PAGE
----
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The Distributional Effects of Fiscal Consolidation, Laurence Ball, Davide Furceri, Daniel Leigh, Prakash Loungani

This paper examines the distributional effects of fiscal consolidation. Using episodes of fiscal consolidation for a sample of 17 OECD countries over the period 1978–2009, we find that fiscal consolidation has typically had significant distributional effects by raising inequality, decreasing wage income shares and increasing long-term unemployment. The evidence also suggests that spending-based adjustments have had, on average, larger distributional effects than tax-based adjustments
Table Of Contents
Cover; Contents; I. Introduction; II. Data; A. Inequality, Income Shares and Unemployment; B. Fiscal Consolidation Episodes; C. Inequality and Fiscal Consolidation; III. Empirical Methodology; IV. Results; A. Gini Coefficient for Disposable Income; Spending versus taxes-based consolidation episodes; B. Wage vs. Profit and Rent Income; C. Short vs. Long-term Unemployment; V. Conclusions and Policy Implications; References; Figures; 1. Cumulative Change in the Gini Coefficient before and after Consolidation Measures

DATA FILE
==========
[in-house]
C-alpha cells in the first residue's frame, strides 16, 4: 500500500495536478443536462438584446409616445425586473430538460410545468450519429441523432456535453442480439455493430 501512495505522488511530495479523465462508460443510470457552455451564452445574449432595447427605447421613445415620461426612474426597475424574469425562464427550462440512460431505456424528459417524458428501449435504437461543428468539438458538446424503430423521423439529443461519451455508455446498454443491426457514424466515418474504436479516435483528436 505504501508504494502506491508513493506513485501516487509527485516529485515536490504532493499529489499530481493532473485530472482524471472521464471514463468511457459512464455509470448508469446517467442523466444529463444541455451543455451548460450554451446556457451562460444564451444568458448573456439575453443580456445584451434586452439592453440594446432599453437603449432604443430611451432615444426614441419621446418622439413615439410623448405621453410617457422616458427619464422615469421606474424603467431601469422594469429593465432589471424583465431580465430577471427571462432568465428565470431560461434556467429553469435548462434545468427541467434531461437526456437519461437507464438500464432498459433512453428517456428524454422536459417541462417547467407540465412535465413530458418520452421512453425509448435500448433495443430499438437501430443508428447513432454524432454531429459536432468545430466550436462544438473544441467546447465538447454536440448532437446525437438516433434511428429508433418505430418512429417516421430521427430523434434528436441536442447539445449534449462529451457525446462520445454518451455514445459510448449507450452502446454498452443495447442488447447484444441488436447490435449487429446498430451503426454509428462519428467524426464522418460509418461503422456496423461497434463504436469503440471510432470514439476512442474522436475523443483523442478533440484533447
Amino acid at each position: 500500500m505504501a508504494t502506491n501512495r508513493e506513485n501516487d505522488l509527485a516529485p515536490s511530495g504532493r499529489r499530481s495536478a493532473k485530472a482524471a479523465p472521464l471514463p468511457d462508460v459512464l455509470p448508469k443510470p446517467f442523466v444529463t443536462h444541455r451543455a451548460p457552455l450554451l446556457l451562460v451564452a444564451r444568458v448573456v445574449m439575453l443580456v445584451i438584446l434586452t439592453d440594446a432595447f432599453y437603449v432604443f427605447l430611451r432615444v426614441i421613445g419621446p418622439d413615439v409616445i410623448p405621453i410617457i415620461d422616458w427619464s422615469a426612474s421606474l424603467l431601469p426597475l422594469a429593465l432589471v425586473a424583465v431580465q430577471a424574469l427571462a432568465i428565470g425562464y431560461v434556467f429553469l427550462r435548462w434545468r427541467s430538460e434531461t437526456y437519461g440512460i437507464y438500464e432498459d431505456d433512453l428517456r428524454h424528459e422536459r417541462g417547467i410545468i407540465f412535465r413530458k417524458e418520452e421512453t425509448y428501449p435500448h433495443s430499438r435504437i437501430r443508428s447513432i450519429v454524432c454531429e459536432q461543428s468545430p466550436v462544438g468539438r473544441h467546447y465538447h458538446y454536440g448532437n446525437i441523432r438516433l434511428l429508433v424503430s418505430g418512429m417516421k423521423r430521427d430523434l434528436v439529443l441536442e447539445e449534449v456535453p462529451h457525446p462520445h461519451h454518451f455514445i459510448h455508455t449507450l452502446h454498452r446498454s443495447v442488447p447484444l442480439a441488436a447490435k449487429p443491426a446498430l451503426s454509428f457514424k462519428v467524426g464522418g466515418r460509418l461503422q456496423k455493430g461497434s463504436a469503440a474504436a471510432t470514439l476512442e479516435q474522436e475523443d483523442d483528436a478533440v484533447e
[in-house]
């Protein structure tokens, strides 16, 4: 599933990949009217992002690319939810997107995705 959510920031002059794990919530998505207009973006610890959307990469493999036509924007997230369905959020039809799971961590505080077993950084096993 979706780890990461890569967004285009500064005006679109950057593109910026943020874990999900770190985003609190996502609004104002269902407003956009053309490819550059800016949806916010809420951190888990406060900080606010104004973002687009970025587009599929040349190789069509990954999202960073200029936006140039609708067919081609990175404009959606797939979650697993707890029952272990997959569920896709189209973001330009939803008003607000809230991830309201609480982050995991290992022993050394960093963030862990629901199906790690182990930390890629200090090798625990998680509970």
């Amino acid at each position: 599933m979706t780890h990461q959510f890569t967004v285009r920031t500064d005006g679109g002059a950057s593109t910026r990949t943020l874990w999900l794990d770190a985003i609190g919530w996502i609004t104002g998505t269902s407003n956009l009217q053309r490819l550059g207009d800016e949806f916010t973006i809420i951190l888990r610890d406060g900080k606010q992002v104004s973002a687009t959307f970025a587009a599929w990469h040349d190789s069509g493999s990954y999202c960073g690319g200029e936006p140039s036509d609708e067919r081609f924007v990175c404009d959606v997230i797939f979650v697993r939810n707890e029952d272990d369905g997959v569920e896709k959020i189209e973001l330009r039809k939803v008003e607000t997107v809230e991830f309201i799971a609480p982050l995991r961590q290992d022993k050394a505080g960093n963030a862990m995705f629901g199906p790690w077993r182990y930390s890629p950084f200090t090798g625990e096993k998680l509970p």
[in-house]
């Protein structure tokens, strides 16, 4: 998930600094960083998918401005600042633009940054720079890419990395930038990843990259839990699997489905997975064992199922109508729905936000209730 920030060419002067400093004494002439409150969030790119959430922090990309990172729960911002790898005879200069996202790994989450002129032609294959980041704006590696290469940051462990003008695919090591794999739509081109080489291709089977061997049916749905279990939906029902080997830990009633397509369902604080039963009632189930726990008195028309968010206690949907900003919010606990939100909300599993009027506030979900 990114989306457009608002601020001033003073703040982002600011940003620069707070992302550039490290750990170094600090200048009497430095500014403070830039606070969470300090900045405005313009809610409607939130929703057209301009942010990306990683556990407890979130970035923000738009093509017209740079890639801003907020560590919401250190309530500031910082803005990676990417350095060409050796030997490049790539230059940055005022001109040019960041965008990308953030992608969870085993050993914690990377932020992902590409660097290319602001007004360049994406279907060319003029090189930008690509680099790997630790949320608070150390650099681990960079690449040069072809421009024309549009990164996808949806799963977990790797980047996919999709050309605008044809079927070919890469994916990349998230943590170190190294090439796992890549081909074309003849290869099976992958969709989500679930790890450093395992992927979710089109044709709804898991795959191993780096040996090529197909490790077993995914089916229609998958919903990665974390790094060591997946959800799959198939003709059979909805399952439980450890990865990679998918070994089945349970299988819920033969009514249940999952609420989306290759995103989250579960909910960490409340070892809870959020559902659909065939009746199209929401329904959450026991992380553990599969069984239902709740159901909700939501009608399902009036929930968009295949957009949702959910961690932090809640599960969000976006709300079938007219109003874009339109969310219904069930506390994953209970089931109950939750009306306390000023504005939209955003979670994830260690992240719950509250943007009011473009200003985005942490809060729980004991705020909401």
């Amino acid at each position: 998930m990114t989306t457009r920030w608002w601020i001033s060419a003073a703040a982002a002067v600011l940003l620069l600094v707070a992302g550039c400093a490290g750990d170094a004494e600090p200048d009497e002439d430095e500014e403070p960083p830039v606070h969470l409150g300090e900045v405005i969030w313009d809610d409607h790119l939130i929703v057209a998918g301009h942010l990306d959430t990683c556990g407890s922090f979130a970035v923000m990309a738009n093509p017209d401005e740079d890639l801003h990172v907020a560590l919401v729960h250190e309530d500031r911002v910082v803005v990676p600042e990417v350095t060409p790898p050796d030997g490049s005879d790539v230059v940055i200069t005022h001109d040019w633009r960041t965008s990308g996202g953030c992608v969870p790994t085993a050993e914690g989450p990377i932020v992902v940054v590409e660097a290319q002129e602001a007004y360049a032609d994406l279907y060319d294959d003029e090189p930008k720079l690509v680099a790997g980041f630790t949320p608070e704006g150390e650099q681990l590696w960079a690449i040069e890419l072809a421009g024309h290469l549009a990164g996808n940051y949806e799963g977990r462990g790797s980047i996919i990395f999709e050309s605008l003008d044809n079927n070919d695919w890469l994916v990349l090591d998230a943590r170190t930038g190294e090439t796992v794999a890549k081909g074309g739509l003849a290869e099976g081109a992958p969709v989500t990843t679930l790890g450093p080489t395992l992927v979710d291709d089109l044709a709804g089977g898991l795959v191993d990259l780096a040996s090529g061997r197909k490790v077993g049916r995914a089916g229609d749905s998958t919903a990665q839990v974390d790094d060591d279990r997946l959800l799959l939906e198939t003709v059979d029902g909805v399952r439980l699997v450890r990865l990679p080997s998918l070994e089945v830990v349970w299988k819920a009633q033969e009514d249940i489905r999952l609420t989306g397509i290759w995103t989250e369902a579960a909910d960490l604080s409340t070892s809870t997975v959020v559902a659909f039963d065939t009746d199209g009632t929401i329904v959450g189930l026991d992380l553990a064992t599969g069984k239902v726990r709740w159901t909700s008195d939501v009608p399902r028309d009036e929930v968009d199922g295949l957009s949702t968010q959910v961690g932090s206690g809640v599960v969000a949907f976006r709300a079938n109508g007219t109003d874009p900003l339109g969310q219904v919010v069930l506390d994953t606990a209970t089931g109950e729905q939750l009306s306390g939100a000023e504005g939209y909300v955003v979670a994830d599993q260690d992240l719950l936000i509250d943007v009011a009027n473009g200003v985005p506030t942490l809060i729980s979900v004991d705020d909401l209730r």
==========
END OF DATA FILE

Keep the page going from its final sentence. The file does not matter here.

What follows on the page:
Literary Form
non fiction
Description based upon print version of record
Physical Description
1 online resource (25 p.)
Specific Material Designation
Form Of Item

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